Author: Greg Mortenson and David Oliver Relin
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In the eyes of the world, a denizen of Afghanistan or tribal Pakistan is one with a long beard, holding a Kalashnikov in one hand and a Koran in the other. Three Cups of Tea tries to break this stereotype by presenting another picture; that of a remote village buried in the mountains, whose peaceful, generous inhabitants are left to their own meagre devices to try to better themselves. It insists that these people need books, not bombs.
The protagonist Greg Mortenson successfully manages to capture his readers in the same way as David Gregory Roberts impressed his readers with ‘Shantaram’. What Shantaram did for Mumbai, Greg did for a remote village in Pakistan.
The book’s title is from a Balti proverb: “The first time you share tea with a Balti, you are a stranger. The second time you take tea, you are an honored guest. The third time you share a cup of tea, you become family…”. It tells the story of an ardent climber whose abortive attempt to climb Mount K2 in memory of his sister, Christa, lands him in an idyllic village named ‘Korphe’ in Karakoram Range, weak and at the last reaches of exhaustion. He is taken in by the village head, and cared for by the villagers. The book has a lazy start and may appear mundane, but gradually picks up speed as the protagonist makes the promise to village chief that, in return for the hospitality they showered on him, he would return to build a school as a token of gratitude.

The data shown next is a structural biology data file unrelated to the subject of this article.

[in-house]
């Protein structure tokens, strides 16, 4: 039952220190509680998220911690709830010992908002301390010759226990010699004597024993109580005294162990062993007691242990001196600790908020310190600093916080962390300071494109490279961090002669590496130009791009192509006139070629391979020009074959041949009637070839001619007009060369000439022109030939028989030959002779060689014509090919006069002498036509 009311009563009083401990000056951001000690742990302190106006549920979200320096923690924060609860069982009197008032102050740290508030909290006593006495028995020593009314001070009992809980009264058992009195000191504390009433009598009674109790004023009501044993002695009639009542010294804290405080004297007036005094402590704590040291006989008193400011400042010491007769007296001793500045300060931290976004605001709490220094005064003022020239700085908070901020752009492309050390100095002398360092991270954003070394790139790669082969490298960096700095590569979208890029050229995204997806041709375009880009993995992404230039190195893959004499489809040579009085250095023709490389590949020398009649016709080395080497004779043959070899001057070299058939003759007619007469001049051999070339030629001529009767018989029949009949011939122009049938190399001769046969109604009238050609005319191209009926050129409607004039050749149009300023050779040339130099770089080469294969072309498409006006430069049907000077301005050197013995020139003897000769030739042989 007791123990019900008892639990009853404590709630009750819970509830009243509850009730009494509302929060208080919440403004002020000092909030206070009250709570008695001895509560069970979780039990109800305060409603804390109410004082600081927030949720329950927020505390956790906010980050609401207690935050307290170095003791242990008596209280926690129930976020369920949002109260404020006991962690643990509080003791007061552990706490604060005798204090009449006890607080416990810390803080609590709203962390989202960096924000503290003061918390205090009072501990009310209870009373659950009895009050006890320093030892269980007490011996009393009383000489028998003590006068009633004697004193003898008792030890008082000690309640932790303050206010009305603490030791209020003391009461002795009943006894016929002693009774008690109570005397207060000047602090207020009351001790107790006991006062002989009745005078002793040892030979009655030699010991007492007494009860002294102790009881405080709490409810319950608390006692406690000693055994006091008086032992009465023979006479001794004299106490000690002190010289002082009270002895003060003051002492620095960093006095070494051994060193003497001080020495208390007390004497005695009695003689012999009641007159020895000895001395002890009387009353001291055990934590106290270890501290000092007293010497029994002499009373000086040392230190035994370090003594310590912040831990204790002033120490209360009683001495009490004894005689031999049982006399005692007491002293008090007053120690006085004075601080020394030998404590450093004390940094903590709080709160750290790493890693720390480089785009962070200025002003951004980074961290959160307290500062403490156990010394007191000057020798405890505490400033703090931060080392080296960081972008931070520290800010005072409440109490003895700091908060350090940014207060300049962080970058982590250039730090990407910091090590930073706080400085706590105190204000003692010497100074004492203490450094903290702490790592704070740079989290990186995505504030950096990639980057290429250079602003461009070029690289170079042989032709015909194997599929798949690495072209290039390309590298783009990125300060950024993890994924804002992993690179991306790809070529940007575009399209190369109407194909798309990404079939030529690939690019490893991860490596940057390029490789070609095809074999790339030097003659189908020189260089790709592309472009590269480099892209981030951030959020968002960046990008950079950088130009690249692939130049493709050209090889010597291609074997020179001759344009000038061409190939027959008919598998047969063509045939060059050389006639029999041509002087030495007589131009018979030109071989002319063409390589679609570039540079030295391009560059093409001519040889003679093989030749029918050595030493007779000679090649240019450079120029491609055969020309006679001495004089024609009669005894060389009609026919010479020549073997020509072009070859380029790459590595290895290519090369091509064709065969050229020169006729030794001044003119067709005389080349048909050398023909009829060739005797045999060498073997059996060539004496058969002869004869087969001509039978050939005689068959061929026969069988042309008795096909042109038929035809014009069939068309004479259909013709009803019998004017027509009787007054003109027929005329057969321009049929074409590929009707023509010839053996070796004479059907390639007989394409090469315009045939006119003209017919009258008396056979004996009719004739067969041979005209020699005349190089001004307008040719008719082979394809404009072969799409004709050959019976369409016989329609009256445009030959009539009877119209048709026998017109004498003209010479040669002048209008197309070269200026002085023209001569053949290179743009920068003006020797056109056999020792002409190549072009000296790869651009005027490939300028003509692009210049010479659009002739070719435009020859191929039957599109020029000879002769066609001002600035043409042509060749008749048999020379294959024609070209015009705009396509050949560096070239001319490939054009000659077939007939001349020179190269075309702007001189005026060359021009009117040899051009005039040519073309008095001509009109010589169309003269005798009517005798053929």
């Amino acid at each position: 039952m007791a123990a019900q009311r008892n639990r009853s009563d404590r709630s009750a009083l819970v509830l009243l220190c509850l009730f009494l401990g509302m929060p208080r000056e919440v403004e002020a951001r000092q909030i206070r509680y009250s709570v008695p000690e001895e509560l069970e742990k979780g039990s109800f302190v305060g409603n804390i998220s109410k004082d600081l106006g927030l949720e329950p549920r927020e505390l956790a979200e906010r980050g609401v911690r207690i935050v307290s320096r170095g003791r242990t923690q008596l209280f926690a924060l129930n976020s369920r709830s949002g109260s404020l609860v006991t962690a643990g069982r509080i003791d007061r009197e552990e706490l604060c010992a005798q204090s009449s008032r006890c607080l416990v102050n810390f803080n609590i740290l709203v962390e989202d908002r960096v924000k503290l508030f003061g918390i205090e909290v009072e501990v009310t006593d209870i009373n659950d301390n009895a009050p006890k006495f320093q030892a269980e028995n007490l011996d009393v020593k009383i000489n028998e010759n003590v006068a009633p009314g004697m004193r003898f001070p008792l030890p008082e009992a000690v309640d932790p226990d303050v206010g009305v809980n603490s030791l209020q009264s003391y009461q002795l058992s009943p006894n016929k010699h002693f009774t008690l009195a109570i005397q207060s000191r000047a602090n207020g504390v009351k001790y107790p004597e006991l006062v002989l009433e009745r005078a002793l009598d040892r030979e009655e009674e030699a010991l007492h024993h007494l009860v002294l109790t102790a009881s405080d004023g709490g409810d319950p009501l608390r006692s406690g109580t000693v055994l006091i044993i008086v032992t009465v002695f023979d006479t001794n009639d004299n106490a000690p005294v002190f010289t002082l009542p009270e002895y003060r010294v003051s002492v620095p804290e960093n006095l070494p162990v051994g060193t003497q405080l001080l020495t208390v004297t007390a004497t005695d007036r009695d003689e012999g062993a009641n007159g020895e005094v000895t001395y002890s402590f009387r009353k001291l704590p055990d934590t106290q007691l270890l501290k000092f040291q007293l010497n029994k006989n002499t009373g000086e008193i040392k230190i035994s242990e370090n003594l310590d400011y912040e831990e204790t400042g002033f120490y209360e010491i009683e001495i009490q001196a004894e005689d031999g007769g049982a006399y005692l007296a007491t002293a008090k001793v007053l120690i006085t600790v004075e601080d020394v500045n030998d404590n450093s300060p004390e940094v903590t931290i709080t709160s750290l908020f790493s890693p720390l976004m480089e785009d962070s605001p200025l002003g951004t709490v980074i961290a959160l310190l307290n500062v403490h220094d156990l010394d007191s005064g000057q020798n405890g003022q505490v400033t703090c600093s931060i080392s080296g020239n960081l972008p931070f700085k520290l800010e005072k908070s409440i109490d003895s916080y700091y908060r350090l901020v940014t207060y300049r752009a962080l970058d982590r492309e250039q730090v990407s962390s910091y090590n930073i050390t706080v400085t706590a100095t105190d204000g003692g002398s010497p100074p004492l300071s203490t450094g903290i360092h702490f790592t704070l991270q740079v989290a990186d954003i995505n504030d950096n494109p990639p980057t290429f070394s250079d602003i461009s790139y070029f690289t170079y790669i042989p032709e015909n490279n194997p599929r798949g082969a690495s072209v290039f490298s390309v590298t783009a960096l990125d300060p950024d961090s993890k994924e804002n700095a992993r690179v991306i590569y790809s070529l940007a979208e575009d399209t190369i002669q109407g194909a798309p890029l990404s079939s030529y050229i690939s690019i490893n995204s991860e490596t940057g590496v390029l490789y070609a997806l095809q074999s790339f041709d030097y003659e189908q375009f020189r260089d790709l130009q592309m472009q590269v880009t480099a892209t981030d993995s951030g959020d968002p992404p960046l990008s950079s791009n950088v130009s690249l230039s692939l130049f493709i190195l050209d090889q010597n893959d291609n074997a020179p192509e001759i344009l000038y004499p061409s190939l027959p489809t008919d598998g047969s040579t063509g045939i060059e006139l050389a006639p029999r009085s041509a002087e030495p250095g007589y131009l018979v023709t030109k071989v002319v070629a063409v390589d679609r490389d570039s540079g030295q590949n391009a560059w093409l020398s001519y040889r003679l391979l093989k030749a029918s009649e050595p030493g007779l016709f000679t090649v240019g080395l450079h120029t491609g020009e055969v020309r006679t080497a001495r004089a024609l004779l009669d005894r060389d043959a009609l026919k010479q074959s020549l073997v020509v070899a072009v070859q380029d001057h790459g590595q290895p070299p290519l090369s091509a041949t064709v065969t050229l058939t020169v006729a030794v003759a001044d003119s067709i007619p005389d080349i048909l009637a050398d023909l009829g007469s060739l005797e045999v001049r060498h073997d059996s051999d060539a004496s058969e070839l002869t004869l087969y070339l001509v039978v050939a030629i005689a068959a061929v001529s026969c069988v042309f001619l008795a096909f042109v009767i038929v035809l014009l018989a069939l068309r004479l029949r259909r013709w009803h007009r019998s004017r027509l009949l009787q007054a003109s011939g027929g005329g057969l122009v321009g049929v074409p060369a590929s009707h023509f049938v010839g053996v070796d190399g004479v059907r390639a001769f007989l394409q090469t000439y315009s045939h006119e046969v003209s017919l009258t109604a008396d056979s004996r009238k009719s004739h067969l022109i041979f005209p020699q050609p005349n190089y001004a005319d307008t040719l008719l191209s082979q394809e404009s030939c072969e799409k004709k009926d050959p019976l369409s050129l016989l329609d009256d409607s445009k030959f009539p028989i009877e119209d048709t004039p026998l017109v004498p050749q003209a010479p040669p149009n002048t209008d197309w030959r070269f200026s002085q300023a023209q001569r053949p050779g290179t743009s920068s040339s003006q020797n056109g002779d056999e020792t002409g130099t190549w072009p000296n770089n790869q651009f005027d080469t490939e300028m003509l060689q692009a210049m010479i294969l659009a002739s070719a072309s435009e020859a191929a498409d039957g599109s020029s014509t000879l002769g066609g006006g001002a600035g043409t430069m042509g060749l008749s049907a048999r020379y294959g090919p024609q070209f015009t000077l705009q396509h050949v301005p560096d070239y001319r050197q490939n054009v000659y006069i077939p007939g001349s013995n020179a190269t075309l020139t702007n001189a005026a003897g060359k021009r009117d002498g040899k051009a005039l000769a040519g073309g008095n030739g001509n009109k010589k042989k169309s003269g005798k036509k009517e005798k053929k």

The book successfully describes the penurious circumstances of the Baltis. The Baltis of Karakoram are analogous to the Sherpas of Mount Everest. The author highlights the herculean challenges of their lives and the unforgiving living conditions they endure.
Greg‘s struggle to arrange capital to build the school, while living an austere lifestyle himself, is captivating. He continues to keep the reader glued with the Kargil conflict, abduction in Afghanistan and circumstances during and post 9/11. I really loved the colloquial fashion of writing when a man came running to inform him: ‘A village called New York has been bombed’.
The author does not gloss over certain harsh ground realities. He takes a dig at the hard line fundamentalist Wahabbi Muslims who have established madarsas in a bid to churn out terrorists. He also throws light on the oppressive regime of Taliban. The book also touches a throbbing nerve when it delineates the post war circumstances of Afghanistan.
Unlike other masala novels which can be classified as “read it and forget it”, this book compels us to explore areas beyond our parochial thinking and reconsider our opulent lifestyle. The book will touch those whose hearts beat for the poor and the oppressed. Ultimately, it is about the universal nature of humanity.